He added that if COVID-19 is able to be brought under control in a timely fashion, he hopes to pick up the progress of the community’s neighborhood watch program again.

“Would like to get the neighborhood watch program moving again,” he wrote. “We had to come to a halt because of social distancing and other safety measures. I would like to enhance the program by establishing ride-alongs with our officers and setting up neighborhood patrols. … I would like to see more community involvement including the business community. Schedule educational classes for all and obtain feedback so we can be better at what we do.”

Eastpointe Fire Chief Nick Sage said that 2021 will be a big year for the department.

“We’re celebrating our 100th year in 2021,” he said in an email. “The fire department was established in 1921. We have a long and proud tradition of serving the public well and look forward to the next 100 years. We’ve unveiled a centennial logo and will spend time this year reflecting on the department and many firefighters that have served our community over the years.”

He added that COVID-19 put the plans of many municipal departments on hold in 2020, and he hopes more progress will be made in the coming year.

“COVID-19 has definitely been our focus for much of the last year and will be for the foreseeable future,” he wrote. “It definitely slowed our evaluation process in the ladder truck replacement program. City council will finally have an opportunity to vote on proceeding with the replacement purchase by the end of January. … Our 2021 focus in the community will continue to be on fire prevention, smoke and carbon monoxide usage and safety in our homes and businesses.”

Eastpointe Schools Superintendent Ryan McLeod said the district’s administrators are evaluating how to respond to the changing status quo in the coming months.

“Regardless of how quickly the mitigation (of COVID-19) occurs, the impact of the pandemic is still a high priority,” he wrote in an email. “We know that the learning of our students has been negatively impacted by the pandemic. The national data shows this is the case across the country. Eastpointe Community Schools has established goals to expand after school programs and summer programs to help students recover that lost learning. These programs will be continued into the next school year. Hopefully, these efforts will help us make sure our students are prepared for future learning.”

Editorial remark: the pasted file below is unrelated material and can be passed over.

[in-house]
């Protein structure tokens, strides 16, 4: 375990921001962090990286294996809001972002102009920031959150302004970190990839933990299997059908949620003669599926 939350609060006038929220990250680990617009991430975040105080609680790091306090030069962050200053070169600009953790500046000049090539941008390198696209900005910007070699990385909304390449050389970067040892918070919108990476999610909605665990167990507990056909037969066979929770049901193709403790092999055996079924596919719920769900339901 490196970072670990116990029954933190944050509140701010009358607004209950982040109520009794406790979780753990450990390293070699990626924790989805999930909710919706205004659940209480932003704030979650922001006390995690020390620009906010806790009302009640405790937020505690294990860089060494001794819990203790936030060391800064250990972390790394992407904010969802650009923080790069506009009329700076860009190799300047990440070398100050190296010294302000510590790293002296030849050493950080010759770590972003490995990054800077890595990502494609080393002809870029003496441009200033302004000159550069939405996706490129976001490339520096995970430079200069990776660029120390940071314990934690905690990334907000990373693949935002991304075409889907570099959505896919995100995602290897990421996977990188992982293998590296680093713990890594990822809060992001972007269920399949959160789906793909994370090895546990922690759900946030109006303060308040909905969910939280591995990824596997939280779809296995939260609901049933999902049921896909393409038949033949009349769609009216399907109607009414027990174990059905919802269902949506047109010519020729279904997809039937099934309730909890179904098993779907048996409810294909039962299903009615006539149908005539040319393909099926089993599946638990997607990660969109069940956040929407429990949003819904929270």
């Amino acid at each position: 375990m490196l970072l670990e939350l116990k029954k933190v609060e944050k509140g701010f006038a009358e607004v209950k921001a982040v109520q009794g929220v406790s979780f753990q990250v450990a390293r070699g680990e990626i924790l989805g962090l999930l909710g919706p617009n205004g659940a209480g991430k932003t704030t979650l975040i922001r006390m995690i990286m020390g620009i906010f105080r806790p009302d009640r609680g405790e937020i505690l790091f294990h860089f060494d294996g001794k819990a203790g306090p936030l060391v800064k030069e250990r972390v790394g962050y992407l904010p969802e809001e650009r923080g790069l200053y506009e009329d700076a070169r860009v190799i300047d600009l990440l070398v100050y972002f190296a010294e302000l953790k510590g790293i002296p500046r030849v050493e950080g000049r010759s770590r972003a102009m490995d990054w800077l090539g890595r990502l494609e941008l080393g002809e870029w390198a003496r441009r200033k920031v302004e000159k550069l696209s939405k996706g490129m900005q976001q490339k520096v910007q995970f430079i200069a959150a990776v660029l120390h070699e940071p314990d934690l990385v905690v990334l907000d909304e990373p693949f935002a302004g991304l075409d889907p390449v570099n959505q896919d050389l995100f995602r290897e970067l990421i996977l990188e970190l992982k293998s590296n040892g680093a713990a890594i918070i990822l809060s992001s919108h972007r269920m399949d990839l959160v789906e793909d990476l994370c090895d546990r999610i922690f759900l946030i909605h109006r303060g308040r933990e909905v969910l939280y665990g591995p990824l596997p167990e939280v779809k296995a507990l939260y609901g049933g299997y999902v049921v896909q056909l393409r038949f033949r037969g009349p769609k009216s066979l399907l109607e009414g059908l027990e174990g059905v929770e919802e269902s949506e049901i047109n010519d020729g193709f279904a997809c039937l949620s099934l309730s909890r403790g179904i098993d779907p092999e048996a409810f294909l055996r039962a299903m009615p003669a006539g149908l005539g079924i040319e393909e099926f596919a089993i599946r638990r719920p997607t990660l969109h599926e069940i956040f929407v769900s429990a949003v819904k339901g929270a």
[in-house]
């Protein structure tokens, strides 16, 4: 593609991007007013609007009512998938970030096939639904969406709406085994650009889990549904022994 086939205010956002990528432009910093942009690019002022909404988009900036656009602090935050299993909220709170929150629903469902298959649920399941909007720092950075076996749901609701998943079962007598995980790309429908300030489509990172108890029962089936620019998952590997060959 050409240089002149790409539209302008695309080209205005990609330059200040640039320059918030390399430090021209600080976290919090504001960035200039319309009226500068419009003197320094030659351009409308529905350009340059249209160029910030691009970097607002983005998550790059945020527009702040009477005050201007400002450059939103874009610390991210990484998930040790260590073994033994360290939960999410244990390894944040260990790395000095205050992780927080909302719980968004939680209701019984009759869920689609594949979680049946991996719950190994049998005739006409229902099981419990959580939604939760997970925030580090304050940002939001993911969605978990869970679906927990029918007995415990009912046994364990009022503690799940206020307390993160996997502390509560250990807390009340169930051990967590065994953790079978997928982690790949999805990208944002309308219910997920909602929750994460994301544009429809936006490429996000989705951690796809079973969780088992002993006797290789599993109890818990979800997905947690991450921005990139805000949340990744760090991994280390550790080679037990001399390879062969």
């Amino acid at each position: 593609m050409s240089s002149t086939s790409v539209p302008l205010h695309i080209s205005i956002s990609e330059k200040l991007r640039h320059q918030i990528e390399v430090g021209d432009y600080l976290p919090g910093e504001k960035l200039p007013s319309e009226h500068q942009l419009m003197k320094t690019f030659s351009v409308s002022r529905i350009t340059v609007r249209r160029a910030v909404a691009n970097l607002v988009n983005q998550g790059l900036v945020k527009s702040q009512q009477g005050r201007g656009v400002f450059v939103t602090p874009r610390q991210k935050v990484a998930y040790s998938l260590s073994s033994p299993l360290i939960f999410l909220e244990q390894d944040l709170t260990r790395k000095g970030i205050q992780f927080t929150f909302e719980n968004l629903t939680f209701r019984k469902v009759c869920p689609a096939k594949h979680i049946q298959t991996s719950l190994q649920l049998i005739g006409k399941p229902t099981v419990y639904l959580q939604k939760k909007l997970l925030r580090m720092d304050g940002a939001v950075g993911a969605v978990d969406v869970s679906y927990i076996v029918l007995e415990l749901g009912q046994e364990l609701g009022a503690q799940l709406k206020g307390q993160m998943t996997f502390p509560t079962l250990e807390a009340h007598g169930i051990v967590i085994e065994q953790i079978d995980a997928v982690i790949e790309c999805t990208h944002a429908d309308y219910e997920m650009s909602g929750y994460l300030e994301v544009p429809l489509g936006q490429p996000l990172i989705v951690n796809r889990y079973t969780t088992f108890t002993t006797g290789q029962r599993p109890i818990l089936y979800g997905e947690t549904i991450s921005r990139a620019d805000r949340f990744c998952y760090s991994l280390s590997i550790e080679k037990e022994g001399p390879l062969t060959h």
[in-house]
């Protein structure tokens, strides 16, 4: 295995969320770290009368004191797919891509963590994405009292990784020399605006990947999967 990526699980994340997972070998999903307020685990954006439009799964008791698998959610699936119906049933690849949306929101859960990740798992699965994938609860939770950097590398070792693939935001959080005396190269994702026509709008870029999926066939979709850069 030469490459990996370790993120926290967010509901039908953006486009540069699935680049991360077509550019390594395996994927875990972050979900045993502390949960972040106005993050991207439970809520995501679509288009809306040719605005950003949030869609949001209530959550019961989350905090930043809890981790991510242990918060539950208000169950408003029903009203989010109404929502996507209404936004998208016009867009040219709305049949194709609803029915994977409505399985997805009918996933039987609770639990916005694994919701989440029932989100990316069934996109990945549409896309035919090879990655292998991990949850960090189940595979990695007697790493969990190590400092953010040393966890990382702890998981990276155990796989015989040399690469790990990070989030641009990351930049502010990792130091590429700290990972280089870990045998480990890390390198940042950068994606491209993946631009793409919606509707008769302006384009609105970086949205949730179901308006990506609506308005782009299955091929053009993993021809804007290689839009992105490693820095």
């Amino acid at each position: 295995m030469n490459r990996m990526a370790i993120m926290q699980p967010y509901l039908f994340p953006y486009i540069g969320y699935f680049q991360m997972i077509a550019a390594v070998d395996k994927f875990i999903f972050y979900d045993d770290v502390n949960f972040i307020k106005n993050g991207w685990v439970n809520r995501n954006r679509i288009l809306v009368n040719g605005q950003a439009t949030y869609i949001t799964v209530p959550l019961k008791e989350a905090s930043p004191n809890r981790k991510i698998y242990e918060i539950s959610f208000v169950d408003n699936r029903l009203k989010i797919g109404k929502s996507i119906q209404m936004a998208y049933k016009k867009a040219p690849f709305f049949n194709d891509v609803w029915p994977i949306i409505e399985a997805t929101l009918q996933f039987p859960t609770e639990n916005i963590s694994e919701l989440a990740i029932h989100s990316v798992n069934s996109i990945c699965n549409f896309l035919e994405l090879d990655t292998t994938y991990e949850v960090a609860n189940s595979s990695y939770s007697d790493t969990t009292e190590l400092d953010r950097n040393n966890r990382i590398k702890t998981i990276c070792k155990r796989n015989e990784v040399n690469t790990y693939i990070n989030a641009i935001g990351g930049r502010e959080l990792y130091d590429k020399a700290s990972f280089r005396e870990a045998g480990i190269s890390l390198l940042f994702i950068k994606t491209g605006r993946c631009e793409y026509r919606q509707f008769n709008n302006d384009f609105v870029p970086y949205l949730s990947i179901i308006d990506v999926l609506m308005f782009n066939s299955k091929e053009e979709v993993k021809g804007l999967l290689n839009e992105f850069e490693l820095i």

Despite their apprehension, the district is still looking toward the future.

“We have some major school safety improvements that we are working on for 2021.  These will include improving the security of the entrances of our schools. As the plans get finalized, we will be sharing more information with families,” he wrote. “We have also realized that at least some of our students and families prefer virtual school. We are planning to continue offering a virtual option for families and will be making changes to our in-person instruction based on what we have learned over the last year.”

Suzanne Todd, the director of the Eastpointe Memorial Library, said 2020 has forced the library to become more innovative and flexible. She wants to continue that trend in 2021.